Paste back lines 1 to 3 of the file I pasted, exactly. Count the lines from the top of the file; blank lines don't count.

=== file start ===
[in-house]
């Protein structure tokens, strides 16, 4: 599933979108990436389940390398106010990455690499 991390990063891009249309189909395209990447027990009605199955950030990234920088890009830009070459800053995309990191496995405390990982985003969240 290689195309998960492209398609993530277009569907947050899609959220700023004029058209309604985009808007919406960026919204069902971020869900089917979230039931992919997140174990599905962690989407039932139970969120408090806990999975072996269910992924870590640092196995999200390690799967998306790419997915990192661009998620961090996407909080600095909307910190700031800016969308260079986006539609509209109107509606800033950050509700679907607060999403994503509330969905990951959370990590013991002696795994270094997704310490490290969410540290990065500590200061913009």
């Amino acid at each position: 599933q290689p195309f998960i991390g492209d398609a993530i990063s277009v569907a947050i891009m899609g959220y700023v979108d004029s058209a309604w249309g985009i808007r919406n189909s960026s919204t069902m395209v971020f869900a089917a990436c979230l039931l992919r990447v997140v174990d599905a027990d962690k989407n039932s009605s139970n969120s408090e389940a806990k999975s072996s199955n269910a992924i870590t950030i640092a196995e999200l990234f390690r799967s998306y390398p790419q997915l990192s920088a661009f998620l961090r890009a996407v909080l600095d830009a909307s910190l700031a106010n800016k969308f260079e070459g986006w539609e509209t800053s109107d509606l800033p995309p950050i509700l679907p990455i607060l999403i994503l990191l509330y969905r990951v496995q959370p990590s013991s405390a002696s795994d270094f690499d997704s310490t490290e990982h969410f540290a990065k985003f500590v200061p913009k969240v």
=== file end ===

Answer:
[in-house]
């Protein structure tokens, strides 16, 4: 599933979108990436389940390398106010990455690499 991390990063891009249309189909395209990447027990009605199955950030990234920088890009830009070459800053995309990191496995405390990982985003969240 290689195309998960492209398609993530277009569907947050899609959220700023004029058209309604985009808007919406960026919204069902971020869900089917979230039931992919997140174990599905962690989407039932139970969120408090806990999975072996269910992924870590640092196995999200390690799967998306790419997915990192661009998620961090996407909080600095909307910190700031800016969308260079986006539609509209109107509606800033950050509700679907607060999403994503509330969905990951959370990590013991002696795994270094997704310490490290969410540290990065500590200061913009």
């Amino acid at each position: 599933q290689p195309f998960i991390g492209d398609a993530i990063s277009v569907a947050i891009m899609g959220y700023v979108d004029s058209a309604w249309g985009i808007r919406n189909s960026s919204t069902m395209v971020f869900a089917a990436c979230l039931l992919r990447v997140v174990d599905a027990d962690k989407n039932s009605s139970n969120s408090e389940a806990k999975s072996s199955n269910a992924i870590t950030i640092a196995e999200l990234f390690r799967s998306y390398p790419q997915l990192s920088a661009f998620l961090r890009a996407v909080l600095d830009a909307s910190l700031a106010n800016k969308f260079e070459g986006w539609e509209t800053s109107d509606l800033p995309p950050i509700l679907p990455i607060l999403i994503l990191l509330y969905r990951v496995q959370p990590s013991s405390a002696s795994d270094f690499d997704s310490t490290e990982h969410f540290a990065k985003f500590v200061p913009k969240v």